As testimonials go, this one is impressive: After completing the ‘Leap Into Diabetes Prevention’ program through the Providence Medical Group – Boldt Diabetes and Nutrition Center last year, one participant told the instructors there were two great things that she had done in her life. One was to marry her husband.
The other? “Being in our program,” says Diabetes Educator Linda Gooding, RD, CDE, MS, CD, one of the two instructors that run the year-long course, which was developed by the Centers for Disease Control and the American Association of Diabetes Educators.
A new class will begin in February, and is limited to 15 participants. Anyone interested in learning more can contact Gooding at 360-493-7885 or her fellow instructor Sarah Skidmore, RN, CDE at 360-493-5785. The cost of the class is covered by some insurance companies.
Providence Medical Group and the Boldt Diabetes and Nutrition Centers
Diabetes and nutrition services are part of Providence’s medical home model. In a medical home, your care is coordinated. Providers don’t just treat you when you’re sick, but focus on prevention, health education and your overall well-being. That’s why Boldt Diabetes and Nutrition Centers are fully integrated in Providence Medical Group clinics as part of the medical home.
“As members of the medical home team, the diabetes educators can collaborate directly with pharmacists, providers … the entire team,” said Rik Emaus, M.D., chief executive for Providence Medical Group in Southwest Washington. “This helps create wonderful outcomes for the patients.”
The move to the medical home models has helped all 10 Providence primary care clinics in Southwest Washington become level-3 accredited by the National Committee for Quality Assurance, the highest level of accreditation possible.
“Part of our journey toward the medical home model was recognizing services like Boldt – which previously lived in isolation – can better serve patients when they are integrated,” said Dr. Emaus. “We’ve gotten great feedback from patients and caregivers alike about these changes.”
For more information on Providence Medical Group or to schedule an appointment, call 1-855-776-4362.
Leap Into Diabetes Prevention
Over the course of the year, participants meet regularly to report progress, share strategies and gain knowledge. “The goal is for everyone to lose at least seven percent of their weight and exercise at least 150 minutes per week,” says Gooding. “We meet for a whole year because it takes a while to make a change. We talk these people slowly into making changes because we want to help them keep that weight off. When you move too quickly, often people will lose the weight and gain it back.”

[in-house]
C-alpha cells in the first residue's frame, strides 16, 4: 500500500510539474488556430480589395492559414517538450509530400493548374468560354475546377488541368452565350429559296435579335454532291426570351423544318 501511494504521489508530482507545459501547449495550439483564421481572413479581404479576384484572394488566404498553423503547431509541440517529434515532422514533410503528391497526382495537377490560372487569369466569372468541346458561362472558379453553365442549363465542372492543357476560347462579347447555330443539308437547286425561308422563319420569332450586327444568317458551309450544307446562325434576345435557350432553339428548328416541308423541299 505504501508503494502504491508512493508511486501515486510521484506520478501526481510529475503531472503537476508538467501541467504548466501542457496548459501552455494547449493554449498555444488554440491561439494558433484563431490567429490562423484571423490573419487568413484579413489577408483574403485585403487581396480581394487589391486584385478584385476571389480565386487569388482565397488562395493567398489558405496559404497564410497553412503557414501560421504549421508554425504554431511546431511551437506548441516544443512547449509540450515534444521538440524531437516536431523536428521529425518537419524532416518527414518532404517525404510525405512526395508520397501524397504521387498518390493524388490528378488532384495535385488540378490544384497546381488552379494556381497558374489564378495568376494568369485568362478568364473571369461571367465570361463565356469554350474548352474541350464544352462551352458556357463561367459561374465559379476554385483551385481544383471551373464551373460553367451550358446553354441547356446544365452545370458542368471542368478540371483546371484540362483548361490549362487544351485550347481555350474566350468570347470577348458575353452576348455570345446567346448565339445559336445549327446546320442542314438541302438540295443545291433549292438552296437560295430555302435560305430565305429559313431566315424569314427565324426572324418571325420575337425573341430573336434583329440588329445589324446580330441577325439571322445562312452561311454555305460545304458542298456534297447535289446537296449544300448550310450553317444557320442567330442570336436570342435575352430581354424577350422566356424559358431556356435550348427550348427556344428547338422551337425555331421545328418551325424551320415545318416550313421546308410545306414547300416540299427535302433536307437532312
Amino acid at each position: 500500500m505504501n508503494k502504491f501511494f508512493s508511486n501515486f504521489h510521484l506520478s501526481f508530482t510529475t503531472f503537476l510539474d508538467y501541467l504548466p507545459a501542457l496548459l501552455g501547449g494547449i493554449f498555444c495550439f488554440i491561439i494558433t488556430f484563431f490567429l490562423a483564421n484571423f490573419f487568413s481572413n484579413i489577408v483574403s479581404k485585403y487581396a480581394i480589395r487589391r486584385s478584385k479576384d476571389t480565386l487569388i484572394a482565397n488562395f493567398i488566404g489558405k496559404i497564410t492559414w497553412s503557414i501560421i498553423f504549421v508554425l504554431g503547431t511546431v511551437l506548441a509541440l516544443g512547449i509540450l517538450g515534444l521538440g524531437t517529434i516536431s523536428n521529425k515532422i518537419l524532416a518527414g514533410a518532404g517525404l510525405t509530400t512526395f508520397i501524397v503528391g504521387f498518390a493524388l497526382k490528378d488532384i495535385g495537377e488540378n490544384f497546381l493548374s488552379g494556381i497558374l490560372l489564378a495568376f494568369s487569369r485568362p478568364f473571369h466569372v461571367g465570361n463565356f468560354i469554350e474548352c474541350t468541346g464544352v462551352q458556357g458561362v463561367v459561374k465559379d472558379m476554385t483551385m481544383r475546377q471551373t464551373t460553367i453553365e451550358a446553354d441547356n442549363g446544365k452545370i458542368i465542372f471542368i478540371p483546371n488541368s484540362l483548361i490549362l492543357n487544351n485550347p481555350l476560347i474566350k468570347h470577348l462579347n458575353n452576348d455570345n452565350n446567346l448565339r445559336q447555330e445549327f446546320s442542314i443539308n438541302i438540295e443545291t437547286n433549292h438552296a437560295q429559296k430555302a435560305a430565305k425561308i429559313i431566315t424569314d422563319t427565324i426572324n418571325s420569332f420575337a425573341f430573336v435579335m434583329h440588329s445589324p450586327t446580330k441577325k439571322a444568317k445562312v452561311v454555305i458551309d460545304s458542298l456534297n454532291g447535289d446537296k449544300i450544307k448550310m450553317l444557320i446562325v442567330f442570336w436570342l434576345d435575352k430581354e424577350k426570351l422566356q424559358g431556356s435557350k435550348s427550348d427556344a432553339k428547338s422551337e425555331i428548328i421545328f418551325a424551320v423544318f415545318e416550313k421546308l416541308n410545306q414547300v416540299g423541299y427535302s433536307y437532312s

Before anyone can enroll, they have a conversation with Gooding and Skidmore. “We want to make sure they’re motivated and at that point in their life where they’re ready to make a change,” says Gooding. “It’s a big commitment.”
Participants join for a variety of reasons, says Gooding. Some have been advised by their physician to make some changes or have read about the course. Others may have relatives with diabetes or simply want to make a change in their lifestyle.
Once the program starts, the first step is for everyone to become aware of how much they’re eating. “It’s the single most important thing,” says Gooding. “Everyone keeps a record with fat grams and calories. Often times we eat without knowing it. Having to write everything down makes us think about it and become more aware.”
Understanding which foods are calorically dense helps people to cut back on their calories. “In every session, there’s a different topic,” Gooding explains. “We cover nutrition, physical activity and handling stress. Stress causes most of us to eat more.”
The course also covers how to eat in restaurants. The average person consumes 33 percent of their calories away from home, and many of those include high levels of fat, says Gooding. Food such as pizza, hamburgers, and tacos are all high on the caloric intake list. “We help them choose healthier foods when they’re eating out,” she says.
The results are impressive. In the class that ended in December 2015, the average weight loss was 12 percent of participants’ body weight, well beyond the seven percent goal. “People will tell us that it’s amazing how much more energy they have,” says Gooding. “Now they’re able to sit in a booth at a restaurant instead of a chair, or tie their shoes without getting out of breath. Their blood sugar, cholesterol and blood pressure readings improve as well.”
In one case, a participant came in eating no vegetables at all. At the very end of the program, the person began eating some. “It took a whole year, but it was really neat to see,” Gooding says.
The group aspect is critical, she says, because of the support it offers. “People get to know each other. Usually people know what to do, it’s just a matter of doing it. Here, they get support. People talk about what’s worked well for them and what hasn’t. We’re just there to facilitate the group discussion. We’ll provide guidelines but we’re not there to tell people what to do.”
The transition from meeting weekly to meeting monthly can be challenging. “When they have to check in once a week, they’re on top of it,” says Gooding. “They’ve got the group support and accountability, and we review their food logs and give them positive comments. When they go to once a month, it’s tougher.”
The group that finished in December found meetings so valuable that they decided to continue them on their own, gathering once a month in downtown Olympia. “Getting support from others, people feel a lot better about themselves,” says Gooding.
To learn more about the class beginning in February, contact Gooding at 360-493-7885 or her fellow instructor Sarah Skidmore, RN, CDE at 360-493-5785.